At Stanford, Fed official urges cautious approach to rate hikes
As the Federal Reserve considers raising interest rates for the first time in seven years, a top Fed official speaking at Stanford urged her fellow policymakers to take “a cautious and gradual approach” and explained why interest rates likely will remain low for years to come.
A “new normal” has emerged since the federal funds rate has been held close to zero following the 2008 financial crisis, Federal Reserve Governor Lael Brainard said at a Dec. 1 event hosted by the Stanford Institute for Economic Policy Research.
“The new normal is likely to be characterized by a lower level of interest rates than in the decades preceding the crisis, which in turn, counsels a cautious and gradual approach to adjusting monetary policy,” she said. “In short, ‘gradual and low’ is likely to be the new normal.”
Economists and much of the financial world have been clamoring for details about the Fed’s widely expected move to raise the federal funds rate and its strategy on how it would adjust monetary policy to economic conditions.
Brainard refused to divulge any specifics about the Fed’s policy trajectory, or whether she would oppose a rate liftoff when the Federal Open Market Committee meets in Washington on Dec. 15-16. Various Fed policymakers, including Fed Chair Janet Yellen, have signaled in recent weeks that the growth in the economy will likely trigger interest rate action. But the question – and the debate among the policymakers – about the timing and pace of the adjustments remain.
Traditionally, a hike in the federal funds rate, which impacts short-term interest rates, is used to keep inflation in check and temper an economic expansion.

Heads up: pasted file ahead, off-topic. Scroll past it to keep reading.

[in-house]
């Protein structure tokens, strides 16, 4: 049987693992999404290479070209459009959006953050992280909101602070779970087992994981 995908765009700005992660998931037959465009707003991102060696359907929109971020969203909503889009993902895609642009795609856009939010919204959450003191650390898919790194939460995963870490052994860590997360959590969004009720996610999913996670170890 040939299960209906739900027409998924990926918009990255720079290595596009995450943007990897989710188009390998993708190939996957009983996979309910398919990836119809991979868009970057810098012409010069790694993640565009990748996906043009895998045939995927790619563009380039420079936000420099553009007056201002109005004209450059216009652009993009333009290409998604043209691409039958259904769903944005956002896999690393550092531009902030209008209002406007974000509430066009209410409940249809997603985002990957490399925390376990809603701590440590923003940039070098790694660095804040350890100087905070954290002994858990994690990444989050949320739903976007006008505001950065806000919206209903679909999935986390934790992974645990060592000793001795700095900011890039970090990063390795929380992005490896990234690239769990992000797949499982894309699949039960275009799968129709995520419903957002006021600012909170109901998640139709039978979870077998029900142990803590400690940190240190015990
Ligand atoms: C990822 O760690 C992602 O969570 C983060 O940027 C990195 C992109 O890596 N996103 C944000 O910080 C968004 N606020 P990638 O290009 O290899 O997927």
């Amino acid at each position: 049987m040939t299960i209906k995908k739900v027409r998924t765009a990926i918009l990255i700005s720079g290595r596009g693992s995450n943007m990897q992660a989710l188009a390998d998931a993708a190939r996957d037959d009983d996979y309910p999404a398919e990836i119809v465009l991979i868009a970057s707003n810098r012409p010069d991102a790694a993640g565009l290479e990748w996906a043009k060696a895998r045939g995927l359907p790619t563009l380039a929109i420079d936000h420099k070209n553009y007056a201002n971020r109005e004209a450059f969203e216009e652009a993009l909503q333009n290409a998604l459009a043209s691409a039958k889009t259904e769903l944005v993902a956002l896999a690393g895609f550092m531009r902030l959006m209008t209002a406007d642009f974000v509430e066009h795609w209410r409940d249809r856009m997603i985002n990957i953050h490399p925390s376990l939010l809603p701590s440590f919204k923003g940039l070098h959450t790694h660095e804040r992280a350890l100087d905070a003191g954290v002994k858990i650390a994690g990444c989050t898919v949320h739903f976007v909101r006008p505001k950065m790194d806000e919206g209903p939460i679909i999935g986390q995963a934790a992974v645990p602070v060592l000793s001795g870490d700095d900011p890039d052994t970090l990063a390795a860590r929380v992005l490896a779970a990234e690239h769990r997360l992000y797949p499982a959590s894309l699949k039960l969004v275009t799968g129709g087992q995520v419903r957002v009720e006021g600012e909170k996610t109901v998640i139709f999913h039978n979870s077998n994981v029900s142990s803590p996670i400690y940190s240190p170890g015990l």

Brainard, who became a member of the Fed’s Board of Governors in 2014, has been outspoken about her stance on a loose monetary policy as well as the use of unconventional methods to tweak the economy.
Her speech at Stanford was among a dozen public appearances that top Fed officials were making in advance of the highly anticipated FOMC meeting.
Though inflation is near the 2 percent target and the unemployment rate has fallen to the 5 percent goal, some “puzzles” remain about the labor market, such as why compensation measures have remain depressed, Brainard said.
Brainard said other factors, including a deterioration in foreign growth and risk sensitivity in the market, are placing downward pressure on the neutral rate, or the federal funds rate which would neither hurt nor help the economy.
“The lower neutral rate means the normalization of the federal funds rate is likely to follow a more gradual and shallower path than in previous cycles, although the actual path will be determined by economic conditions," she said.
The Feds will have to look “very carefully” at the economic data as they proceed.
With so many variables to consider, “the way monetary policy works is imperfect,” Brainard said. “It’s not just what the economy is today but how expectations are formed in the long run – after the shocks have all died down.”
Before taking office at the Federal Reserve System, Brainard, a graduate of Wesleyan University and Harvard University, held a variety of public and private sector positions, including Undersecretary of the U.S. Department of Treasury, economic adviser to President Clinton, and founding director of the Global Economy and Development Program at the Brookings Institution. She was also a faculty member at the Massachusetts Institute of Technology.
Brainard is the latest policy insider to speak at an event organized by the Stanford Institute for Economic Policy Research. Peter Orszag, a former White House budget director, delivered a talk on health care in November.
“She is an example of what we do here at SIEPR, which is to bring together people from the academic world, the business world and the policy world, and Governor Brainard has excelled in all three of those orbits,” said Mark Duggan, the institute’s director.
May Wong is a freelance writer.